Important Financial Ratios for a Business

Important Financial Ratios that a Business Should Know
Important Financial Ratios that a Business Should Know

For any organization, whether small, mid-sized or large, it is important that management and stakeholders know the strengths and weaknesses of the business. You need to know how your company has been performing over a period of time, and what its status is at any given point in time. Are you meeting your goals? Are your targets too high and therefore unachievable? How are your competitors faring as compared to you? What changes should you make in your operations?

Financial ratios provide the answers to all these questions. There are hundreds of financial ratios. Any set of numbers can be compared to another set of numbers. However, all of them are not required. Only those ratios need to be chosen that are applicable for your business.

 Key Financial Ratios That Your Business Should Know

  1. Operating Margins:

    How much money do you have left after paying the cost of raw materials, salaries and other operating expenses? For the answer, divide Operating Income by Net Sales.

    Operating Margins = Operating Income / Net Sales

    A high ratio is good. But if it is low, then it probably implies that the business does not generate enough revenue to pay off debt and other expenses.

    A variance on this formula is the Net Profit Margin, which is the percentage of revenue remaining after all operating expenses, interest, taxes and preferred stock dividends (but not common stock dividends) have been deducted from a company’s total revenue.

    Net Profit Margin = Net Income / Sales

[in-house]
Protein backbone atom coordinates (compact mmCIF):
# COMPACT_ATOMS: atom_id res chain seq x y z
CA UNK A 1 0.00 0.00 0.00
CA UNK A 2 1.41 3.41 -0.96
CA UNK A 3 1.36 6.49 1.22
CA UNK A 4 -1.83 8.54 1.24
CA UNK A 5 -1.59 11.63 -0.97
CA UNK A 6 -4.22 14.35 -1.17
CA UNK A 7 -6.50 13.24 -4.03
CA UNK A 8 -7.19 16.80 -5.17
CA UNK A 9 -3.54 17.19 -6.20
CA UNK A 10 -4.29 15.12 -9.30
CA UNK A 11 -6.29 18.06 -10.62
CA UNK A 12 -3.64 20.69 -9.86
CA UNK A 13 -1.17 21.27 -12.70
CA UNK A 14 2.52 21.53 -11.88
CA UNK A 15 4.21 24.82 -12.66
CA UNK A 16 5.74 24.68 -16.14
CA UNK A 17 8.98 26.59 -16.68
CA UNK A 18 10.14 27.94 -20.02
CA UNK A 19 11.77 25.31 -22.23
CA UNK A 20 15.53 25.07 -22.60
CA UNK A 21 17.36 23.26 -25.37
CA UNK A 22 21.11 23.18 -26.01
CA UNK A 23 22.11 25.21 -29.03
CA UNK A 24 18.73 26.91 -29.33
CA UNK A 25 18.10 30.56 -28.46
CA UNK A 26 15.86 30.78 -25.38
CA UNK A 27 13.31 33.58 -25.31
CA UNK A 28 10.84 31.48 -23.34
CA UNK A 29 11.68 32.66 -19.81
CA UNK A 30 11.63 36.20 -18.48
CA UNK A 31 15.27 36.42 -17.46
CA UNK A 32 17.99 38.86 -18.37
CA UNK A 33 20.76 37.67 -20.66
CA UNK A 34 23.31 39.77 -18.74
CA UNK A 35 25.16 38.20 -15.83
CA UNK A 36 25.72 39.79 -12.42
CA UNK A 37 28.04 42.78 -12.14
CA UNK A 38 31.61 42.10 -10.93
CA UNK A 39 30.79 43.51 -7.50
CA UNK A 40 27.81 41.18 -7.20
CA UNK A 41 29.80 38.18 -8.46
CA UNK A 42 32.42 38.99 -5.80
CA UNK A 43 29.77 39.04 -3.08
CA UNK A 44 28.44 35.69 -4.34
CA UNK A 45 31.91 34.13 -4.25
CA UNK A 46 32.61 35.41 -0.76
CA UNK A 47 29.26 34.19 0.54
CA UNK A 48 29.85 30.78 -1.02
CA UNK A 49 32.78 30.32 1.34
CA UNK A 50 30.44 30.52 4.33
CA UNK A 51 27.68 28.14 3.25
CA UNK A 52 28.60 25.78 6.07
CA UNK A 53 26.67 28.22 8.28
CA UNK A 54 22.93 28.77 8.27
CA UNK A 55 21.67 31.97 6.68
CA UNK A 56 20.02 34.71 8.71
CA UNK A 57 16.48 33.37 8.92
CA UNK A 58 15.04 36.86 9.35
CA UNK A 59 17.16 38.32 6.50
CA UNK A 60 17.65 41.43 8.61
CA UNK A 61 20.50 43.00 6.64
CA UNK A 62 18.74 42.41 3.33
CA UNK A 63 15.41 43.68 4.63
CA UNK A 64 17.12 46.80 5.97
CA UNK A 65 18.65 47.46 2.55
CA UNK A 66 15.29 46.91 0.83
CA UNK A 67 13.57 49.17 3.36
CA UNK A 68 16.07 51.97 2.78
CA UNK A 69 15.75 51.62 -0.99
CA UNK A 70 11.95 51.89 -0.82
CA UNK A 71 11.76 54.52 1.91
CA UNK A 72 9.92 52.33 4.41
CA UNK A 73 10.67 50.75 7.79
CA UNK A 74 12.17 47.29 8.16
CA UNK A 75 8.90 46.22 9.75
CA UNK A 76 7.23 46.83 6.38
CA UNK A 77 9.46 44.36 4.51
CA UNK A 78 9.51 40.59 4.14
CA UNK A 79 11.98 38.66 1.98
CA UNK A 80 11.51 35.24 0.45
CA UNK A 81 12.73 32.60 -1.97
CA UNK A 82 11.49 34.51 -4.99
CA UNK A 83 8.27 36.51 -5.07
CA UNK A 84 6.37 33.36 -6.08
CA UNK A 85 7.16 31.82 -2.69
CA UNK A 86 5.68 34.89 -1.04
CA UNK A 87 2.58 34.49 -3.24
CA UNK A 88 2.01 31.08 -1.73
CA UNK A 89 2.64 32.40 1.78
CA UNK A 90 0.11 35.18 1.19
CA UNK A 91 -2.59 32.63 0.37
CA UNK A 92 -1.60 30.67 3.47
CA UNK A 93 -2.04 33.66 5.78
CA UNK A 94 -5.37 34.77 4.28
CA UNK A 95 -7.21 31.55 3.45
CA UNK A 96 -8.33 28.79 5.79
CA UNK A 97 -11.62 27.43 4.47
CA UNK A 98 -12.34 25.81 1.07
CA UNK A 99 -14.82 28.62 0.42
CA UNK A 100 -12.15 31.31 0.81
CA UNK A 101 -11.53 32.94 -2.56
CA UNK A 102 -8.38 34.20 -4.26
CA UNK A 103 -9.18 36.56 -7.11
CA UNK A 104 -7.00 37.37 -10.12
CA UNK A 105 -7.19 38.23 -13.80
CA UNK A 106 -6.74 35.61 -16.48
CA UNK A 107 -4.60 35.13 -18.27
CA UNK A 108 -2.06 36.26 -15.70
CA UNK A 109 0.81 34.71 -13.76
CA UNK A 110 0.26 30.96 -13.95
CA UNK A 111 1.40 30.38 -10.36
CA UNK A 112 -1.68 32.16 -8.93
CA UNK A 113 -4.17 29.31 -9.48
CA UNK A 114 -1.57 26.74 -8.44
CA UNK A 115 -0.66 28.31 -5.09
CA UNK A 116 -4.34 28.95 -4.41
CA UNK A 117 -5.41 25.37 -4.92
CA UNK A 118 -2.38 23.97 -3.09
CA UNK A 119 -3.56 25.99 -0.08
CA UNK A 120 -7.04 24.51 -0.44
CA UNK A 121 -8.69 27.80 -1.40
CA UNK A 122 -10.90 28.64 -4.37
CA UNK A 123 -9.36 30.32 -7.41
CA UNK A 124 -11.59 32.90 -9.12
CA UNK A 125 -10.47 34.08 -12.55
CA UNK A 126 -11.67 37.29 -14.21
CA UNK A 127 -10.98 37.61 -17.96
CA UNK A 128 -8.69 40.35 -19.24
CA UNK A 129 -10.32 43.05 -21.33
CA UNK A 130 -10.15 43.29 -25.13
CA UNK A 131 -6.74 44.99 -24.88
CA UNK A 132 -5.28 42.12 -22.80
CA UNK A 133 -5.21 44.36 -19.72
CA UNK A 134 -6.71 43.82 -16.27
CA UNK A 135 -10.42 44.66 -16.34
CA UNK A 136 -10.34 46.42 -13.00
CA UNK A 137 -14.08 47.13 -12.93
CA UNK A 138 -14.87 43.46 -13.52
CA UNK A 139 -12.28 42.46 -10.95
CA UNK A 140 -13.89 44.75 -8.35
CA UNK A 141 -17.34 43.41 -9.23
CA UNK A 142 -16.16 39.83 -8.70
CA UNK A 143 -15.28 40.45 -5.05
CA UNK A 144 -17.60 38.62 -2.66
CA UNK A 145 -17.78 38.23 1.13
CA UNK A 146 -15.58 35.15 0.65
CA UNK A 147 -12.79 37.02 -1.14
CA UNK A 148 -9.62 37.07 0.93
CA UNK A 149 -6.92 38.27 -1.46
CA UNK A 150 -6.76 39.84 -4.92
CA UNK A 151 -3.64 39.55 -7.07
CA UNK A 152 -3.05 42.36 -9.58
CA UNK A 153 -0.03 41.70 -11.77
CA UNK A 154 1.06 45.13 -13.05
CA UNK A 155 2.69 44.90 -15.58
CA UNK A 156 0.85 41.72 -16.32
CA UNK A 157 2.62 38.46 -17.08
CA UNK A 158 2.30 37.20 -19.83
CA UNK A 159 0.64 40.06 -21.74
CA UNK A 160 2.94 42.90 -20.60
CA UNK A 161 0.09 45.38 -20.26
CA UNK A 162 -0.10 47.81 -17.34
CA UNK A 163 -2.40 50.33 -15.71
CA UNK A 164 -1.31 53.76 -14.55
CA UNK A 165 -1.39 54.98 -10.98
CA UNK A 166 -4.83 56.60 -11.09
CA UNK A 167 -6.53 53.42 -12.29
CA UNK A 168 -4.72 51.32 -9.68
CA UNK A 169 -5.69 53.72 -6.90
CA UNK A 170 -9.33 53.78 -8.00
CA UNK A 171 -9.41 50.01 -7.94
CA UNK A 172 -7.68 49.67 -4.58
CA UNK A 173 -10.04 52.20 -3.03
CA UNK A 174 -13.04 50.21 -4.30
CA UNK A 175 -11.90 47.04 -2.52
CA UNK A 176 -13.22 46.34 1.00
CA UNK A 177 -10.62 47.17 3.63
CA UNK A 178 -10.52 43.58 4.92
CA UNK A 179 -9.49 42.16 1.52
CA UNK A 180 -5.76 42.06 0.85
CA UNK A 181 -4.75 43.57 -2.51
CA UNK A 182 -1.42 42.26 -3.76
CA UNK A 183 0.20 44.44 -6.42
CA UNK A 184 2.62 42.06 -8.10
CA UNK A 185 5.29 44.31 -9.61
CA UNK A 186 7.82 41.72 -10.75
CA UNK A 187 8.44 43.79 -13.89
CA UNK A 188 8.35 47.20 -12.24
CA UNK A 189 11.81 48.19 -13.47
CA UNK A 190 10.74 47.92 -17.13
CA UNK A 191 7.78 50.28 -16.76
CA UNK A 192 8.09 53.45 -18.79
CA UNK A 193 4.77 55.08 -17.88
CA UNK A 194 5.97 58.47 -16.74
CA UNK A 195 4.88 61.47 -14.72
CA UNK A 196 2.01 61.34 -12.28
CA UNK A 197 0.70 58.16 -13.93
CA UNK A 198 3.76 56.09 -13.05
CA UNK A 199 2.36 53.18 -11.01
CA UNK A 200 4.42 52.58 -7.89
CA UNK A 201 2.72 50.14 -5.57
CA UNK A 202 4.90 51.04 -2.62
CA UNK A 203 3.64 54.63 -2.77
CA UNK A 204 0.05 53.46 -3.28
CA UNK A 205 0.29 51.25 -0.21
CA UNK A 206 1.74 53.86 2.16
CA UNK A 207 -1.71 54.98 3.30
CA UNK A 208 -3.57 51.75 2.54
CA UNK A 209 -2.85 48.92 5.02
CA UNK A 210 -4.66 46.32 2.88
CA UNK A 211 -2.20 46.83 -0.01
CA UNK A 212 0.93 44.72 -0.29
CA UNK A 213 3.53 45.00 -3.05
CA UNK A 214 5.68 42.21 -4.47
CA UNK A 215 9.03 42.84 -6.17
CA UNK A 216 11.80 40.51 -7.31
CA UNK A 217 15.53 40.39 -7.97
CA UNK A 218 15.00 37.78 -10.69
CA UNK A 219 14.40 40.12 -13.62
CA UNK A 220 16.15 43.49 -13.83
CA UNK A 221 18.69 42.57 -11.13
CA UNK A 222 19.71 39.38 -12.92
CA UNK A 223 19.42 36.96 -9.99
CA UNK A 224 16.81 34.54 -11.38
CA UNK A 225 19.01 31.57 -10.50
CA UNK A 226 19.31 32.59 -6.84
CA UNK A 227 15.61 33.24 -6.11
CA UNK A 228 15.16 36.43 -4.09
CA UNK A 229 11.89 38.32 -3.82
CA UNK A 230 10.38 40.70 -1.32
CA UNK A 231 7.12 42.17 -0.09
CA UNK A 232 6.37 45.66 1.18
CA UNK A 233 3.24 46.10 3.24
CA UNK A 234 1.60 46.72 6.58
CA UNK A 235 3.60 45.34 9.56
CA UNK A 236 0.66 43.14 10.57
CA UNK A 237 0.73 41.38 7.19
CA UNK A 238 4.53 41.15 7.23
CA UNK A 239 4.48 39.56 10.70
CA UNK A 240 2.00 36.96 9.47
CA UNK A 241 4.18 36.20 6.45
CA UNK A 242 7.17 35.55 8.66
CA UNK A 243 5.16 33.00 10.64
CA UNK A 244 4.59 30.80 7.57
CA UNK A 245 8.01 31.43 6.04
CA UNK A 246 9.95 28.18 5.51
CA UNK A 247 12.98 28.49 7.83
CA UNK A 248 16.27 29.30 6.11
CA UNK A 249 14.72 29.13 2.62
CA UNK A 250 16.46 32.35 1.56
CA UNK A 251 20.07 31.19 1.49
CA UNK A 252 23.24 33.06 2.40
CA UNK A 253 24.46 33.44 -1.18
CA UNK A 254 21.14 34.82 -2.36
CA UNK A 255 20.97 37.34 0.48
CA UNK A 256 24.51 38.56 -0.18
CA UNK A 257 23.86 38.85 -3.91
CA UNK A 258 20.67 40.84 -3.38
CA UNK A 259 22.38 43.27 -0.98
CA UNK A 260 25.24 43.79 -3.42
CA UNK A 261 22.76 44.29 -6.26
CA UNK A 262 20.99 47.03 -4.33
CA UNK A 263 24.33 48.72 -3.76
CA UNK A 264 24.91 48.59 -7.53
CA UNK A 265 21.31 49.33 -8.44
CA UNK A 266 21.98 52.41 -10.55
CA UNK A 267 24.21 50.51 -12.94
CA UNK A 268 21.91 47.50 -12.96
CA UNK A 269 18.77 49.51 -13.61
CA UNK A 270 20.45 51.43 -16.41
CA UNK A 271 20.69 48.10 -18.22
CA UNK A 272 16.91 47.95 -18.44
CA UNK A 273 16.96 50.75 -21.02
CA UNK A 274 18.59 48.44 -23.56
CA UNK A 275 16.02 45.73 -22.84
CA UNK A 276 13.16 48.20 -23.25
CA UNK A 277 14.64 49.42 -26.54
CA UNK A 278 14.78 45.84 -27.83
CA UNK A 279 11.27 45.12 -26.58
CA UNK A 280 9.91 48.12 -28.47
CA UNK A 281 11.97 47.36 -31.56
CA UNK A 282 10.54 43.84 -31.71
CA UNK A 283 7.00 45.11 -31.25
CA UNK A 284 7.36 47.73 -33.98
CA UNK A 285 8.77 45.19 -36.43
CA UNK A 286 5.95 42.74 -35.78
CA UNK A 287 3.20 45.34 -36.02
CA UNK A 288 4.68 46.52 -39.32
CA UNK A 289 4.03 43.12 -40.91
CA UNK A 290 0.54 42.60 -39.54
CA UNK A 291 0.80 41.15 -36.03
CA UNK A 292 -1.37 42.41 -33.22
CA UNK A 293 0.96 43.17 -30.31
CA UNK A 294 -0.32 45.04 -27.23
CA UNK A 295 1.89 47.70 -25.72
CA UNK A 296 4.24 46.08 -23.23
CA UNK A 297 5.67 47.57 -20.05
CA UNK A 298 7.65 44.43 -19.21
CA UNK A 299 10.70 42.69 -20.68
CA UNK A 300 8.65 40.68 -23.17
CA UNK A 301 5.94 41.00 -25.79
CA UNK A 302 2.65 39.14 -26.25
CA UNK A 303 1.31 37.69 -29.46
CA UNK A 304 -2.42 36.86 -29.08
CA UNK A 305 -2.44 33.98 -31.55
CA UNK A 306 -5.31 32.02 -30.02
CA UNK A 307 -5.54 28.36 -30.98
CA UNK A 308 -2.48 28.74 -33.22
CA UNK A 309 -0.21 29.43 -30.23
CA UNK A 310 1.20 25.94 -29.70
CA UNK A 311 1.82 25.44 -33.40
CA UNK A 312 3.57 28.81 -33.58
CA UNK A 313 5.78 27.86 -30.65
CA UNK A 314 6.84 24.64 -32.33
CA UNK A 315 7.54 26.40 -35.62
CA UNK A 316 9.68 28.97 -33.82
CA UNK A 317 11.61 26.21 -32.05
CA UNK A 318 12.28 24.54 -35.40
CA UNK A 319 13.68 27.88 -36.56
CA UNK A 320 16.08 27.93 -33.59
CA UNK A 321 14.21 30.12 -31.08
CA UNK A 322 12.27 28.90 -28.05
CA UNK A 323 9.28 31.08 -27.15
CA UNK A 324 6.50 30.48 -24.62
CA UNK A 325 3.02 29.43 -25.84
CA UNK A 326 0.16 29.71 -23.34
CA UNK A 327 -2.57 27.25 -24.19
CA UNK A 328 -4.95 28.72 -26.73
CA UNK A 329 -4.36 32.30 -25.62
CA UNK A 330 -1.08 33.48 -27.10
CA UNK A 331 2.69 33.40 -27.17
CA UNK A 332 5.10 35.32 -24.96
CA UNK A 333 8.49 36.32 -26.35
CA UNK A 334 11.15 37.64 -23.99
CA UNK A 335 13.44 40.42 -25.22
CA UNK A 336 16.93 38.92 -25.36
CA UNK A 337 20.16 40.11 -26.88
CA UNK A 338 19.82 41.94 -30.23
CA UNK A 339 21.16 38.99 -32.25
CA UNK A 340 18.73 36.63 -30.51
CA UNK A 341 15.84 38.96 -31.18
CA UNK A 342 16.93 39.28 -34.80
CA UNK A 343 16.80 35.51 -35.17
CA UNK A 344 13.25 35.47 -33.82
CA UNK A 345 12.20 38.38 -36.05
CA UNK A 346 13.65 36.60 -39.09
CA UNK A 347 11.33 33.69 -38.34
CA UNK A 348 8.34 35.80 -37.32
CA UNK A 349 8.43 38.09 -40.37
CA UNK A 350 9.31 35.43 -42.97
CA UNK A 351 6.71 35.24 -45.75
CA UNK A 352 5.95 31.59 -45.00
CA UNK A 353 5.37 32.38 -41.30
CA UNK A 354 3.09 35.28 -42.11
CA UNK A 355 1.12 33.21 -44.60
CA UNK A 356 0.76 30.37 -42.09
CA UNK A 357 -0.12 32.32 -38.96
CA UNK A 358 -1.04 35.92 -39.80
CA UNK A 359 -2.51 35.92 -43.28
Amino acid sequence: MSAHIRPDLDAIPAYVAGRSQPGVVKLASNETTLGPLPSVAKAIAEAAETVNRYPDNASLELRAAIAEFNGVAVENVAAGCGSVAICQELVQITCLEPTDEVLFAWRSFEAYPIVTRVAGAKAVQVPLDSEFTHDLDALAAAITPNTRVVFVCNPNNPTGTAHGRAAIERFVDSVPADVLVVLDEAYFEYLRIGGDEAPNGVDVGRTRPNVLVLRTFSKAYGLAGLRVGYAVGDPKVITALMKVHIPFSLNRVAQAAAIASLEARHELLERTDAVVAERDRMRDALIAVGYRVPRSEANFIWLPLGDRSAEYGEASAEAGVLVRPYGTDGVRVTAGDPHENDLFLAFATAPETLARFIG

1. Return on Equity:

    Your shareholders are always interested to know how much return they are getting on the money they have invested in your business. To find out, divide the Net Income by the Shareholder’s Equity.

    Return on Equity = Net Income / Shareholder’s Equity

    The higher the number, the better are the returns that the shareholders are getting.

  1. Return on Assets:

    Companies also need to calculate the returns they are generating with regard to the assets they have. Once again, take the Net Income, but this time, divide it with Total Assets.

    Return on Assets = Net Income / Total Assets

    If the number is high, it indicates that your assets are being well utilized. If not, then it means that you need to change the way your resources are being put to work.

  1. Quick Ratio:

    Liquidity is a permanent problem for all companies, big or small, successful or unsuccessful. In a situation where cash is required urgently, whether assets can be converted fast enough is an answer given by the Quick Ratio, which is calculated by subtracting Inventories from Current Assets and dividing the remained by Current Liabilities.

    Quick Ratio = (Current Assets – Inventories) / Current Liabilities

    Another similar measure that excludes inventories from the equation is Current Ratio.

    Current Ratio = (Current Assets / Current Liabilities)

    The inclusion of inventories in Current Assets takes into account that these can be utilized to generate cash in the short term.